Methods and Materials
The schematic diagram of the combined fluorescence spectroscopy and imaging system is shown in Fig. 1 . Briefly, a tunable femtosecond Ti:Sapphire laser (Mira900-S, Coherent, Santa Clara, California) and its SHG were used to excite two-photon signals (TPF/SHG) and SPF signals, respectively. The selection of excitation for two-photon or single-photon measurements was done by simply removing or restoring the removable mirror M1. Two excitation beams virtually combined by a dichroic mirror were focused into the tissue sample with a water immersion objective lens ( , , Olympus, Center Valley, Pennsylvania). The single-photon and two-photon signals were excited at the same location in the tissue sample, respectively. The excitation beams were scanned in a sampling area by a pair of galvo-mirror scanners. A bifurcated fiber bundle with two single fibers (Fiber I and Fiber II) was used to conduct the backscattered SPF and TPF/SHG signals to a spectrograph for spectral analysis, respectively. A cooled charge-coupled Device (NTE/CCD-1340/400-EMB, Roper Scientific, Trenton, New Jersey) was used to record the fluorescence and SHG signals. The other fiber (Fiber III) conducted the SPF signal to a single-photon counting photomultiplier tube to form the confocal fluorescence image of sampled tissue area at certain depth. Fibers I and III with small cores were used as pinholes to collect confocal SPF signals, but Fiber II with a large core was used to effectively collect TPF/SHG signals. The mirror M2 reflected TPF/SHG signals to Fiber II for two-photon measurements and it was removed in the SPF measurements. The mirror M3 reflected the SPF signals to take confocal fluorescence images, and it was removed when measuring the confocal SPF spectral signal. A shortpass filter (ET700sp Chroma, Technology, Rockingham, Vermont) was used to reject the near-infrared excitation of wavelength over in all the TPF measurements. In the SPF measurement, we always chose a longpass filter of cut-off wavelength about longer than the excitation wavelength to reject the excitation laser. The axial and lateral resolutions were about 3.5 and for SPF and 3 and for TPF, respectively. The wavelength and intensity response of the spectrometry system were calibrated by using a mercury lamp (HG-1, Ocean Optics, Dunedin, Florida) and tungsten halogen light source (LS-1, Ocean Optics), respectively.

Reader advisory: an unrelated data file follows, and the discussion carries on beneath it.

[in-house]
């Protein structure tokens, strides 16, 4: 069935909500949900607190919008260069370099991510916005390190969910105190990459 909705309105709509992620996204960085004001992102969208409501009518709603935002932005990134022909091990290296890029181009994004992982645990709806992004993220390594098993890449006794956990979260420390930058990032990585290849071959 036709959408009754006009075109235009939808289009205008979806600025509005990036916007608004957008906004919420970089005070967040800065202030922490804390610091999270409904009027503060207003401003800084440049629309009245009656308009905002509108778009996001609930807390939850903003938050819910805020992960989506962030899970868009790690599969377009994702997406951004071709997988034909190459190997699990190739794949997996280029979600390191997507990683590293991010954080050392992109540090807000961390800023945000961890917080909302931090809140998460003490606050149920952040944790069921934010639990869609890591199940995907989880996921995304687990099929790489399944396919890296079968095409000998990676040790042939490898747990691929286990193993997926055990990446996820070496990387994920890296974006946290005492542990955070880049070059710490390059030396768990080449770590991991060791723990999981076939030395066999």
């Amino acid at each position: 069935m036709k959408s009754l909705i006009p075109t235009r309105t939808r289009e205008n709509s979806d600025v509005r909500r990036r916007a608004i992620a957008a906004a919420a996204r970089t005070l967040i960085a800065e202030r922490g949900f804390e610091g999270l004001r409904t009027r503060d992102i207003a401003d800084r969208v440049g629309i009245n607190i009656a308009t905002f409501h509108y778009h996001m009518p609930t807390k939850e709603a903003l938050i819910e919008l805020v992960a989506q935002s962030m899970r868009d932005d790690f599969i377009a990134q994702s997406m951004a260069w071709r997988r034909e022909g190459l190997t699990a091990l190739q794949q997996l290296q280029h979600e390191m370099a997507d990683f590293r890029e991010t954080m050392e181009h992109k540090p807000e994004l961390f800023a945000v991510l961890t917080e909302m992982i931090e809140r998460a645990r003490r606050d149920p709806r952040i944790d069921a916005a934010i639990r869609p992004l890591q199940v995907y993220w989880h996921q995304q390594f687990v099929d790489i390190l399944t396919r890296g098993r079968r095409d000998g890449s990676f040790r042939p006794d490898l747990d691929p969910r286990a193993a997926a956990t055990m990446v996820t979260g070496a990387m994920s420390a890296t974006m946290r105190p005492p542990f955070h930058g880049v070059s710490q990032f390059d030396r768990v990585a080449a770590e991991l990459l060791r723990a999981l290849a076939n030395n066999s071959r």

To avoid photobleaching, the excitation power was controlled in the ranges from for SPF measurements and from for TPF measurements, respectively. We measured the spectra at very low excitation power levels (a few microwatts for SPF and a few milliwatts for TPF, respectively) and found no obvious difference in spectral characteristics except poorer signal-to-noise ratio. When measuring the depth-resolved SPF or TPE spectra from a sample, the signal was averaged over the sampling area at the certain depth to shorten the exposure time and achieve high signal-to-noise ratio. The exposure time for each measurement of SPF or TPF/SHG spectral signal was . The exposure time to take a fluorescence confocal image was about .
The tissue samples used in this study were esophageal tissues freshly excised from 12 experimental rabbits. All samples were rinsed briefly with phosphate buffered saline solution to remove the residual blood before the measurements. A coverslip was placed on top of the tissue sample to keep the surface flat. A drop of phosphate buffered saline solution was applied between the tissue surface and coverslip to prevent dehydration of sample. The measurements were taken from four different places within each sample. All the measurements were completed within after the tissue samples were excised from the animals. The samples were fixed with formalin after fluorescence measurements. Slides made from the fixed samples were stained with hematoxylin and eosin and Masson stains for histological evaluation. To understand the characteristics of the SPF and TPF signals from the epithelial tissue, we also measured the SPF and TPF spectral signals of pure NADH, FAD, keratin and collagen solution, which are the major fluorophores in epithelium and stromal layer, respectively. These chemical solutions or powder were purchased from Sigma-Aldrich (St. Louis, Missouri).